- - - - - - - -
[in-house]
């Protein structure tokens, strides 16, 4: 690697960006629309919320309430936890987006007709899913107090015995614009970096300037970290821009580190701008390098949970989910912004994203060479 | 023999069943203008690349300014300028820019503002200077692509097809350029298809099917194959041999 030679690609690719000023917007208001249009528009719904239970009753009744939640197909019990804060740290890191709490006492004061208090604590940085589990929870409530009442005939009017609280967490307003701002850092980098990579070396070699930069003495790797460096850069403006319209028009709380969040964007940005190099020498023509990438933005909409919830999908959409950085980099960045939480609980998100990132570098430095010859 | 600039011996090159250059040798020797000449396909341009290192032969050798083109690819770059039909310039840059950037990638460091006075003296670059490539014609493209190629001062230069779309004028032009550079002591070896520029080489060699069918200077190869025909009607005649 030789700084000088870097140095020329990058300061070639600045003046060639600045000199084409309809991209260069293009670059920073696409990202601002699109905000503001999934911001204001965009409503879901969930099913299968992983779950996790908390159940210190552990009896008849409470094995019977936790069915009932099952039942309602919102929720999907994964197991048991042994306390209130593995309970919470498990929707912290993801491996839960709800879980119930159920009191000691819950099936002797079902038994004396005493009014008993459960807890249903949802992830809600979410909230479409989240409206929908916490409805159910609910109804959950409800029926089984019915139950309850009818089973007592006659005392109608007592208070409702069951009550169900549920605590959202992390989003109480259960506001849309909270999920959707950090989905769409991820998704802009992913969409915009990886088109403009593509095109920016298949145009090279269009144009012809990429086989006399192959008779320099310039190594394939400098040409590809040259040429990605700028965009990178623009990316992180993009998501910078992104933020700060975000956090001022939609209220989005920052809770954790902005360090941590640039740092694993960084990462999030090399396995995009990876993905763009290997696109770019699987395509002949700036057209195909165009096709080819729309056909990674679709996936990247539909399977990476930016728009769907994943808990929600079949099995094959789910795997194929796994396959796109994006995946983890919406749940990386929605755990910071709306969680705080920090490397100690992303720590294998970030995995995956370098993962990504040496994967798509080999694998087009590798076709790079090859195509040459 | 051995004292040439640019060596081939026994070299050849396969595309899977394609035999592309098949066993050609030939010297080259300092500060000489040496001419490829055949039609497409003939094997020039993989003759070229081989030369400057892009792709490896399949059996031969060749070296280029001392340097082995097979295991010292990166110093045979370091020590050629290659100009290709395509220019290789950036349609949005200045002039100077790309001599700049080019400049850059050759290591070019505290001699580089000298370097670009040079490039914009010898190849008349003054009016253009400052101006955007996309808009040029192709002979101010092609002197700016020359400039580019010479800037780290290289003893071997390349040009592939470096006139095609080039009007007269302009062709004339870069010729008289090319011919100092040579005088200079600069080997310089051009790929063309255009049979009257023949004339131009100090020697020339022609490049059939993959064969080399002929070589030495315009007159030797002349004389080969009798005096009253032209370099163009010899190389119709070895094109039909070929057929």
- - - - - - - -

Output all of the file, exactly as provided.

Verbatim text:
[in-house]
């Protein structure tokens, strides 16, 4: 690697960006629309919320309430936890987006007709899913107090015995614009970096300037970290821009580190701008390098949970989910912004994203060479 | 023999069943203008690349300014300028820019503002200077692509097809350029298809099917194959041999 030679690609690719000023917007208001249009528009719904239970009753009744939640197909019990804060740290890191709490006492004061208090604590940085589990929870409530009442005939009017609280967490307003701002850092980098990579070396070699930069003495790797460096850069403006319209028009709380969040964007940005190099020498023509990438933005909409919830999908959409950085980099960045939480609980998100990132570098430095010859 | 600039011996090159250059040798020797000449396909341009290192032969050798083109690819770059039909310039840059950037990638460091006075003296670059490539014609493209190629001062230069779309004028032009550079002591070896520029080489060699069918200077190869025909009607005649 030789700084000088870097140095020329990058300061070639600045003046060639600045000199084409309809991209260069293009670059920073696409990202601002699109905000503001999934911001204001965009409503879901969930099913299968992983779950996790908390159940210190552990009896008849409470094995019977936790069915009932099952039942309602919102929720999907994964197991048991042994306390209130593995309970919470498990929707912290993801491996839960709800879980119930159920009191000691819950099936002797079902038994004396005493009014008993459960807890249903949802992830809600979410909230479409989240409206929908916490409805159910609910109804959950409800029926089984019915139950309850009818089973007592006659005392109608007592208070409702069951009550169900549920605590959202992390989003109480259960506001849309909270999920959707950090989905769409991820998704802009992913969409915009990886088109403009593509095109920016298949145009090279269009144009012809990429086989006399192959008779320099310039190594394939400098040409590809040259040429990605700028965009990178623009990316992180993009998501910078992104933020700060975000956090001022939609209220989005920052809770954790902005360090941590640039740092694993960084990462999030090399396995995009990876993905763009290997696109770019699987395509002949700036057209195909165009096709080819729309056909990674679709996936990247539909399977990476930016728009769907994943808990929600079949099995094959789910795997194929796994396959796109994006995946983890919406749940990386929605755990910071709306969680705080920090490397100690992303720590294998970030995995995956370098993962990504040496994967798509080999694998087009590798076709790079090859195509040459 | 051995004292040439640019060596081939026994070299050849396969595309899977394609035999592309098949066993050609030939010297080259300092500060000489040496001419490829055949039609497409003939094997020039993989003759070229081989030369400057892009792709490896399949059996031969060749070296280029001392340097082995097979295991010292990166110093045979370091020590050629290659100009290709395509220019290789950036349609949005200045002039100077790309001599700049080019400049850059050759290591070019505290001699580089000298370097670009040079490039914009010898190849008349003054009016253009400052101006955007996309808009040029192709002979101010092609002197700016020359400039580019010479800037780290290289003893071997390349040009592939470096006139095609080039009007007269302009062709004339870069010729008289090319011919100092040579005088200079600069080997310089051009790929063309255009049979009257023949004339131009100090020697020339022609490049059939993959064969080399002929070589030495315009007159030797002349004389080969009798005096009253032209370099163009010899190389119709070895094109039909070929057929």